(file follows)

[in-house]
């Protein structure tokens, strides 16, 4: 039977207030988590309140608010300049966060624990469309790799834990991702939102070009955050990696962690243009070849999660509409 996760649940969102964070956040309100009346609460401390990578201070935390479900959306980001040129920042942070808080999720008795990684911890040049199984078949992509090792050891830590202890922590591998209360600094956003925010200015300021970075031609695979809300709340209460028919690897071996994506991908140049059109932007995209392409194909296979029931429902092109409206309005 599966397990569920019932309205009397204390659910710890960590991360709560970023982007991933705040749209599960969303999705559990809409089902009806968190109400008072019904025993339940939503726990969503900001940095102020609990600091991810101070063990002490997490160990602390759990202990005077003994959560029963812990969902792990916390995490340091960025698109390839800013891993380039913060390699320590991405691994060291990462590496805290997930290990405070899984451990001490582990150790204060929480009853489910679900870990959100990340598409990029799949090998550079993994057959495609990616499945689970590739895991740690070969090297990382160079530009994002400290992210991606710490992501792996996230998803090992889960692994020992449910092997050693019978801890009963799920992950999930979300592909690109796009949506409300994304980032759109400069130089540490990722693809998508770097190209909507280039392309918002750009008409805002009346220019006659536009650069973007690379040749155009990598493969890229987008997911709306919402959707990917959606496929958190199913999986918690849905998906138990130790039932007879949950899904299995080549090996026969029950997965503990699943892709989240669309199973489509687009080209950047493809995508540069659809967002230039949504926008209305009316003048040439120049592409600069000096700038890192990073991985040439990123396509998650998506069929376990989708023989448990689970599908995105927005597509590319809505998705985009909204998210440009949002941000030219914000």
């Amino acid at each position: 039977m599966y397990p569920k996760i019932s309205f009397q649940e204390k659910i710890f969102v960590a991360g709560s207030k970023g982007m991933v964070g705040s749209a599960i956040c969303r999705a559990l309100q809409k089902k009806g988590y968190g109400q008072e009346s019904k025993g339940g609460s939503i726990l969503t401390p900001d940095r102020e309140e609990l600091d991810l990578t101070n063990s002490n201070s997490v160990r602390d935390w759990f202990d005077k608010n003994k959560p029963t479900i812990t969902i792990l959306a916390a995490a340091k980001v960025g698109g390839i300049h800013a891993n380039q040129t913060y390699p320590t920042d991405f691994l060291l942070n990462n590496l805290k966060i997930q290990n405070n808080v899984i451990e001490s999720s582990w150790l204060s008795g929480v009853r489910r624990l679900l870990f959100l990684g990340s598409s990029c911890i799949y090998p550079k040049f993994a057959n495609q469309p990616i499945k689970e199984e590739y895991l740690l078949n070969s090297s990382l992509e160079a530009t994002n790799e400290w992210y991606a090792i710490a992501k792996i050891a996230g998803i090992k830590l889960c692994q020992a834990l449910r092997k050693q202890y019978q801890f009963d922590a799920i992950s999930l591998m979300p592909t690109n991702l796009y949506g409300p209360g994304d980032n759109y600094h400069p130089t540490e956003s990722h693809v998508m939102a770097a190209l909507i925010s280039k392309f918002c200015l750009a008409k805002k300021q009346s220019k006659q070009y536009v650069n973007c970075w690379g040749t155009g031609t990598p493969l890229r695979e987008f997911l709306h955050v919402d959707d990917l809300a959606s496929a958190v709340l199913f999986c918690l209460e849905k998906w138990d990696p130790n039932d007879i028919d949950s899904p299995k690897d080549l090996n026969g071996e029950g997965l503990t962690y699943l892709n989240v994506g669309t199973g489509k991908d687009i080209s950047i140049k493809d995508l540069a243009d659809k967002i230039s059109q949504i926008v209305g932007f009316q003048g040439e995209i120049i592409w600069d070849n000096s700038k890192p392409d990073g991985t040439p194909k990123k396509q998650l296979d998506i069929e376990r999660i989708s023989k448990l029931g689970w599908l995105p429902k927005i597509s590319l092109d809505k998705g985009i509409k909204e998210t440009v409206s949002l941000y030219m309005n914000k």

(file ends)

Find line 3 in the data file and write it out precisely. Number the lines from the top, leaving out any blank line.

């Amino acid at each position: 039977m599966y397990p569920k996760i019932s309205f009397q649940e204390k659910i710890f969102v960590a991360g709560s207030k970023g982007m991933v964070g705040s749209a599960i956040c969303r999705a559990l309100q809409k089902k009806g988590y968190g109400q008072e009346s019904k025993g339940g609460s939503i726990l969503t401390p900001d940095r102020e309140e609990l600091d991810l990578t101070n063990s002490n201070s997490v160990r602390d935390w759990f202990d005077k608010n003994k959560p029963t479900i812990t969902i792990l959306a916390a995490a340091k980001v960025g698109g390839i300049h800013a891993n380039q040129t913060y390699p320590t920042d991405f691994l060291l942070n990462n590496l805290k966060i997930q290990n405070n808080v899984i451990e001490s999720s582990w150790l204060s008795g929480v009853r489910r624990l679900l870990f959100l990684g990340s598409s990029c911890i799949y090998p550079k040049f993994a057959n495609q469309p990616i499945k689970e199984e590739y895991l740690l078949n070969s090297s990382l992509e160079a530009t994002n790799e400290w992210y991606a090792i710490a992501k792996i050891a996230g998803i090992k830590l889960c692994q020992a834990l449910r092997k050693q202890y019978q801890f009963d922590a799920i992950s999930l591998m979300p592909t690109n991702l796009y949506g409300p209360g994304d980032n759109y600094h400069p130089t540490e956003s990722h693809v998508m939102a770097a190209l909507i925010s280039k392309f918002c200015l750009a008409k805002k300021q009346s220019k006659q070009y536009v650069n973007c970075w690379g040749t155009g031609t990598p493969l890229r695979e987008f997911l709306h955050v919402d959707d990917l809300a959606s496929a958190v709340l199913f999986c918690l209460e849905k998906w138990d990696p130790n039932d007879i028919d949950s899904p299995k690897d080549l090996n026969g071996e029950g997965l503990t962690y699943l892709n989240v994506g669309t199973g489509k991908d687009i080209s950047i140049k493809d995508l540069a243009d659809k967002i230039s059109q949504i926008v209305g932007f009316q003048g040439e995209i120049i592409w600069d070849n000096s700038k890192p392409d990073g991985t040439p194909k990123k396509q998650l296979d998506i069929e376990r999660i989708s023989k448990l029931g689970w599908l995105p429902k927005i597509s590319l092109d809505k998705g985009i509409k909204e998210t440009v409206s949002l941000y030219m309005n914000k």